Many addicts will not be so fortunate. Clinics such as these are the easy victims of budget cuts. As bankrupt states struggle to pick up the incarceration tab for the collateral damage of the War on Drugs, and our federal government goes deeper into debt to pay for its War on (drug-funded) Terror, Farrell's life experience leads him to pose an important question: Have we forgotten the simple laws of supply and demand? By funding these two never-ending wars are we ineffectually treating the symptoms instead of battling the cause? Wouldn't our money be better spent reducing the demand for drugs?
The state-funded treatment of drug addiction has never been a vote-winning cause (just look at the tap dancing Obama was forced to do recently on the prickly issue of needle exchange programs). Here, in this special guest column, Farrell makes the case for a more enlightened drug (and healthcare) policy and talks of the horrors that will likely transpire if we continue on our current course, which is tantamount to treating cancer with a gold-plated plaster -- ridiculous, ineffectual, expensive and ultimately fatal.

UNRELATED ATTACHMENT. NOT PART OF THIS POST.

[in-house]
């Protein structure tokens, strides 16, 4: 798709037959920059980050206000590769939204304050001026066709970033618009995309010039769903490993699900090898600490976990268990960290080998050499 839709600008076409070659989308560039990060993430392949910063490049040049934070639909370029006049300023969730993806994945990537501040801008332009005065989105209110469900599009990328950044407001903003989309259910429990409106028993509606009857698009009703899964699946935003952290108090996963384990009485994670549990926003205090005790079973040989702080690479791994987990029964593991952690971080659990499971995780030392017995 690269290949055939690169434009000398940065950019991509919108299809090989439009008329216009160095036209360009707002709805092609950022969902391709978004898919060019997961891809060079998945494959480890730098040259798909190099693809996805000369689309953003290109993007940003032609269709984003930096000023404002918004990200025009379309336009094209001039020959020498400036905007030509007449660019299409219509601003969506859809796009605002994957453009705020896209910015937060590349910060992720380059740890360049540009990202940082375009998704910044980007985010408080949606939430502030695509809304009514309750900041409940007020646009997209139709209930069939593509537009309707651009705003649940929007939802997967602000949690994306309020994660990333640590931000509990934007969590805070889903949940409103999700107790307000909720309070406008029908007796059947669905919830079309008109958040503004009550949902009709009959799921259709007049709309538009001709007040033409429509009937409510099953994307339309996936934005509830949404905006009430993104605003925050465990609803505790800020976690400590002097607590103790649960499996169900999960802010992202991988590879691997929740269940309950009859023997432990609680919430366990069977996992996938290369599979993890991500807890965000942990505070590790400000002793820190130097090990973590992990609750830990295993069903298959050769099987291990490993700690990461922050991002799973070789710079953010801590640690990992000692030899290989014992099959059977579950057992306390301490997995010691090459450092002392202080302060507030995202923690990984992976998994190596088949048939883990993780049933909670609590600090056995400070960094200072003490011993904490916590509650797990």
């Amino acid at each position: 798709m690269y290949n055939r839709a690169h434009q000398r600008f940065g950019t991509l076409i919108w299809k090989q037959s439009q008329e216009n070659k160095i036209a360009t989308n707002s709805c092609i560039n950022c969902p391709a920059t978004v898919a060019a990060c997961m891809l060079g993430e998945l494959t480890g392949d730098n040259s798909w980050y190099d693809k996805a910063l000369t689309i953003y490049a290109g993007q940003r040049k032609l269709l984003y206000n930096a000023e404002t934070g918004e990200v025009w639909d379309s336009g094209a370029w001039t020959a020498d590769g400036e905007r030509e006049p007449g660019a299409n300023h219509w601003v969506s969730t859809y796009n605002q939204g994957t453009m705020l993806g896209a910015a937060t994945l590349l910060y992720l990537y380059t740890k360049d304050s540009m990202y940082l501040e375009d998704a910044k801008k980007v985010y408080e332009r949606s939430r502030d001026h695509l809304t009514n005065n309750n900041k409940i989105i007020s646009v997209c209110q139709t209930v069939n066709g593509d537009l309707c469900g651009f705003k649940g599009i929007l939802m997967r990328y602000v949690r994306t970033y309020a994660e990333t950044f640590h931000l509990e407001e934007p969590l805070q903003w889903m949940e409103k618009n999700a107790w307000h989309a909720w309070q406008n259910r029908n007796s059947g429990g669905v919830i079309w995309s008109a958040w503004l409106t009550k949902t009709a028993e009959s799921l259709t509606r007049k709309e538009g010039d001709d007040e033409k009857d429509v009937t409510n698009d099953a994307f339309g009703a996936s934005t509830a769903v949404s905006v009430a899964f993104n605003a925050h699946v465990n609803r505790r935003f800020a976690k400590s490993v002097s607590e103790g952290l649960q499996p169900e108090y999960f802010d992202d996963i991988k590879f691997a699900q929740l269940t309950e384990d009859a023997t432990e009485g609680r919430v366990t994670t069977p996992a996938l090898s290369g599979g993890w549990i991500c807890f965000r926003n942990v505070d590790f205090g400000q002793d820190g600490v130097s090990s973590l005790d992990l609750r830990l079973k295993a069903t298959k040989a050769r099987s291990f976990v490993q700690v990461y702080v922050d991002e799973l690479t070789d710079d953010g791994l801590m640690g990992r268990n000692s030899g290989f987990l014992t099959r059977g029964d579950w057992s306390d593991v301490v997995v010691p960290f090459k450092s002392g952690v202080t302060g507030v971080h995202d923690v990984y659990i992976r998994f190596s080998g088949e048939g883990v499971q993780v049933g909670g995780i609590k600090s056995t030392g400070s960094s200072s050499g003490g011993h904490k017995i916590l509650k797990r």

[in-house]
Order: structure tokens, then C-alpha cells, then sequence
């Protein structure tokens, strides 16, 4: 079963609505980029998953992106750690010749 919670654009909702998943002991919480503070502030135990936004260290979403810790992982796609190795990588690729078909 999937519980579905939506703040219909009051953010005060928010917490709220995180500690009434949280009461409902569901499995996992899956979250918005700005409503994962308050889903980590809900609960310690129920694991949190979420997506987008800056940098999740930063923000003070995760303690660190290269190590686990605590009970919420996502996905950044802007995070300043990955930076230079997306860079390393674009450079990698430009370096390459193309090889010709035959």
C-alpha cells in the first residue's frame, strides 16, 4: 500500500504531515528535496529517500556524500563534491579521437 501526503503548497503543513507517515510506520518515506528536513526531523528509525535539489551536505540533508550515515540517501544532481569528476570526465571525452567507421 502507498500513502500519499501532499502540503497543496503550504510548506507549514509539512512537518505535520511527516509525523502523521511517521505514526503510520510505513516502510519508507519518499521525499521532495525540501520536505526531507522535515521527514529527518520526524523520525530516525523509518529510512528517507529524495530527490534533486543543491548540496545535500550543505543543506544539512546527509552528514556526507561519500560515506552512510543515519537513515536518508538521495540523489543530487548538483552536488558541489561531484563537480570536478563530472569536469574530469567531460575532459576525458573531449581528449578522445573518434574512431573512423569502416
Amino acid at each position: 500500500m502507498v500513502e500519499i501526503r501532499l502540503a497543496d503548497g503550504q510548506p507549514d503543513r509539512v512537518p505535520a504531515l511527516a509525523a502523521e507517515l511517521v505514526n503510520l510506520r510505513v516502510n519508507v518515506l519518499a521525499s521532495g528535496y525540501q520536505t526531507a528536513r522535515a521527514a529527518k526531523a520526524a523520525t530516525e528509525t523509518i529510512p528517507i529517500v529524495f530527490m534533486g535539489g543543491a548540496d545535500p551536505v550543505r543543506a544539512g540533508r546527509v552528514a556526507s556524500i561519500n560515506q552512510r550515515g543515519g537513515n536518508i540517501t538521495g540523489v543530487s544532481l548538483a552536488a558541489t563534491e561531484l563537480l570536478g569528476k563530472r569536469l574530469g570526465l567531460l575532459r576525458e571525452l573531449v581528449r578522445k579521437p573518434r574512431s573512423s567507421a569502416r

I was there for a friend's birthday party. He's one of the lucky ones who still has a job (he lost pension benefits however and is being forced to take two weeks unpaid leave). Sadly many of his friends haven't been so fortunate. Some had not only lost their jobs but had reached the limits of their unemployment benefit and were taking drastic measures to make ends meet (one ex-insurance agent is now a stripper, another girl with an accounting degree does odd jobs for $10 per hour). Several were also facing the loss of their homes (short sale anyone?).
And with the maximum unemployment benefit in Nevada coming in at $362 per week, health insurance -- especially COBRA -- was way beyond their budgets. So you'd think public health insurance might be a priority for those in Las Vegas. You'd be wrong.
Here's the Top 5 Reasons Why the Public Option is a Bad Idea as expressed to me by the folks I met in Sin City this past weekend:
1. There aren't enough doctors.
2. My health insurance costs $276 per month so I couldn't afford a $200 public option.
3. We need tort reform first.
4. As it is doctors only get 60-65% of what they bill.
5. I can only afford catastrophic health insurance, so for all intents and purposes I'm not insured for regular doctors visits.
You might be forgiven for thinking that the above statements would be reasons for the public option, not against it. And that's what disturbed me the most. These otherwise intelligent people would make a statement that was seemingly pro-public option, then follow up with a passionate argument about how black was really white.